5 tips to help you catch more fish around Sanibel & Captiva

I received a phone call last week from a vacationer to the island wanting to know if I could get him out fishing that afternoon. Already booked I offered to go the next day but he was going to be driving home.

He had been fishing from the beach and was tired of catching catfish. This is a common problem for fishermen new in our area. I remember going through that phase myself.

So what can you do to catch more and bigger fish from the beach in the Sanibel & Captiva waters whether from shore or boat? By following the tips listed here, you’ll soon be catching fish like a local.

Redfish caught on a pinfish and Float.

AlertIf your fishing in Florida for the first time, it’s crucial to remember that everything here has teeth, razors on their bellies or gills, sharp pins on their dorsals and probably the worst of all,  the dreaded catfish spines.  Their Dorsals and both pectoral fins have a serrated barb that is hollow and injects poison or venom when they stick you, it’s very painful.   Sometimes they can stick you so bad that the barb must be cut off and removed at the ER.  DO NOT handle these fish. DO NOT kick dead ones on the beach or the barb can go right through your shoe and break off in your foot.   DO NOT try to step on the fish to subdue it.  It will find a way to stick you. Rubber soles are no match for these spines. Stingrays have barbs at the base of their tail that can inflict a very painful sting.

The proper way to deal with catfish is to buy a simple “de-hooker” device.  It takes a little practice but you don’t have to touch the fish.    For Sharks, unless you are very experienced, cut the line as close to the hooks as you can and release it immediately.  For Stingrays, the same thing applies.  Be safe! This is not something you want to deal with on your vacation.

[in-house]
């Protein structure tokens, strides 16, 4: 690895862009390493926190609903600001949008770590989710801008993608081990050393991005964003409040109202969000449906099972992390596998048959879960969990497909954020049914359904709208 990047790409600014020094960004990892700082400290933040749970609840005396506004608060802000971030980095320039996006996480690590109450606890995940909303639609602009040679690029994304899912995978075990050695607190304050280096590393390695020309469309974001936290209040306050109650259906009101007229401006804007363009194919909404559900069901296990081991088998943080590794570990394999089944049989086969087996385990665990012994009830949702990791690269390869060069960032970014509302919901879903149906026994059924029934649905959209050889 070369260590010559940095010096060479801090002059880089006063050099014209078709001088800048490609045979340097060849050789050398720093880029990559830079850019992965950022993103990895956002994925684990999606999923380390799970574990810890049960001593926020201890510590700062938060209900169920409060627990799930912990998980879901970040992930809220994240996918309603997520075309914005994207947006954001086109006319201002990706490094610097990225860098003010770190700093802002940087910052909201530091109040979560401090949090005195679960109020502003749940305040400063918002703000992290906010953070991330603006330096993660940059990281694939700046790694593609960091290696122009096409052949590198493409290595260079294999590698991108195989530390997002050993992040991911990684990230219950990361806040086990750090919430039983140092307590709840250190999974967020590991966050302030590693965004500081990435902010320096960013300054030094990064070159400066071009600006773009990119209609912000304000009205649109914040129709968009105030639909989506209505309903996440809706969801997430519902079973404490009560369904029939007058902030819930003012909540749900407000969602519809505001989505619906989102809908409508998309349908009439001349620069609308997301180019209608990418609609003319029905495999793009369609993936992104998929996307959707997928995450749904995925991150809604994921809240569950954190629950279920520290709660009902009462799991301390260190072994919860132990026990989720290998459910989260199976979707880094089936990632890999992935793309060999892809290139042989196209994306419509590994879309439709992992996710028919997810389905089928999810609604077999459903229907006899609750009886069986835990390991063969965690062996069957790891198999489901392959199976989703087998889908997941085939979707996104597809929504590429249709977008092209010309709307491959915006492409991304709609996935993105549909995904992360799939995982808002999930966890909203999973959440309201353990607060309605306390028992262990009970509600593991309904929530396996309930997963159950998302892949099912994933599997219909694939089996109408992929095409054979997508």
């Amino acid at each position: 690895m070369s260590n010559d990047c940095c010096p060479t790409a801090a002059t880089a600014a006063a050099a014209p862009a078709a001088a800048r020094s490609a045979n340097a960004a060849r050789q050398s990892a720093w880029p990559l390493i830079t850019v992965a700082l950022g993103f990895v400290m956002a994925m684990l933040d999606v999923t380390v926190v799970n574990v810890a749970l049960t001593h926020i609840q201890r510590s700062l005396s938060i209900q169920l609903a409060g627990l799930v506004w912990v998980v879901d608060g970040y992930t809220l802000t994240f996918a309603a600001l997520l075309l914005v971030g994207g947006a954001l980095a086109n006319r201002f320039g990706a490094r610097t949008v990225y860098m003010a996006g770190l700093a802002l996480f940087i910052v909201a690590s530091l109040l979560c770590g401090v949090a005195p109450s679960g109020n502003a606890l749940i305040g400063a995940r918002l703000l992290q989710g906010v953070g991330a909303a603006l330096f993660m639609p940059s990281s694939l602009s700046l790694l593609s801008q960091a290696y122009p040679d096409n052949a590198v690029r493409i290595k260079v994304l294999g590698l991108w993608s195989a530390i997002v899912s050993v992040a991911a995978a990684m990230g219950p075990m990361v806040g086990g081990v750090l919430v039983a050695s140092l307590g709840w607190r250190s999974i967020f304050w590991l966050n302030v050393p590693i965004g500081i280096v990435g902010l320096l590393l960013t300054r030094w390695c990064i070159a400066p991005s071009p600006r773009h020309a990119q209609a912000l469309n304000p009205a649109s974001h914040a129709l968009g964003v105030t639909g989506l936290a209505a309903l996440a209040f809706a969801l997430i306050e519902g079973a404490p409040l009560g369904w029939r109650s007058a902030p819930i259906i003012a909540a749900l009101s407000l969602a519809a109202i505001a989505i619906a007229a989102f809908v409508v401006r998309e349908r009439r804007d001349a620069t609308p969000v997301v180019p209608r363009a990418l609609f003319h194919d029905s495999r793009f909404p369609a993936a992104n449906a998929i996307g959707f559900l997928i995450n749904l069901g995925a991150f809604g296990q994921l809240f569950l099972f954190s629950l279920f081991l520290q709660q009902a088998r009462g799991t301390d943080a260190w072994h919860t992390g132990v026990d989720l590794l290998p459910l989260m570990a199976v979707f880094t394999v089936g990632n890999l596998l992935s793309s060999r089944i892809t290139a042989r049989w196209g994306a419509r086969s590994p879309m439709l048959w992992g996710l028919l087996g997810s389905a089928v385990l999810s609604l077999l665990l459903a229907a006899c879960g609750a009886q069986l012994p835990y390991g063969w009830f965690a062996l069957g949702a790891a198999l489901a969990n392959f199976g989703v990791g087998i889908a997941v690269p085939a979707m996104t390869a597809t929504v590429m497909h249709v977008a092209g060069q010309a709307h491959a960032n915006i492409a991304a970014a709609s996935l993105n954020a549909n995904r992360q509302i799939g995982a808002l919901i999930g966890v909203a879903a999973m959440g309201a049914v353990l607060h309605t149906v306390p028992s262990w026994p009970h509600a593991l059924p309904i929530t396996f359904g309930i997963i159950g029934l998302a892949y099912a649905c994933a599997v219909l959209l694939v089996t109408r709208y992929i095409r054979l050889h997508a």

• FISHING TIP NUMBER 1 – Minimize Terminal Tackle! It’s common to find stainless braided leaders with crimped on hooks and swivels and sliding egg sinkers in the local tackle shops. We call them “tourist rigs” they are designed for those that can’t tie a knot. Catfish are about the only thing besides a shark that will hit these rigs. Most of our fish have very sharp eye-site. They rarely fall for those rigs. Catfish are not picky and typically these rigs are being fished on the bottom with some sort of cut bait. Use a 30-40 lb leader, fluorocarbon if your budget allows, but it’s not necessary, however, in addition to disappearing in the water making it harder to see, it offers additional abrasion resistance to a snooks raspy jaws and or barnacle-encrusted dock pilings mangrove barnacles.
  • Learn to tie line to line a 3 ft length of leader and directly to the hook. A sliding egg sinker can be added to the line known as a “Knocker Rig” it’s highly effective. Use a small hook or a cast net to catch live bait, and either fish it on a float or free-lined. I often use whiting or a ladyfish if caught, even small jacks off the beach for large snook. So that’s it. Keep the rig simple. Use live bait if you can. At times, a lure like a spoon or a jig can out produce live bait.
  • 2)Find the Fish: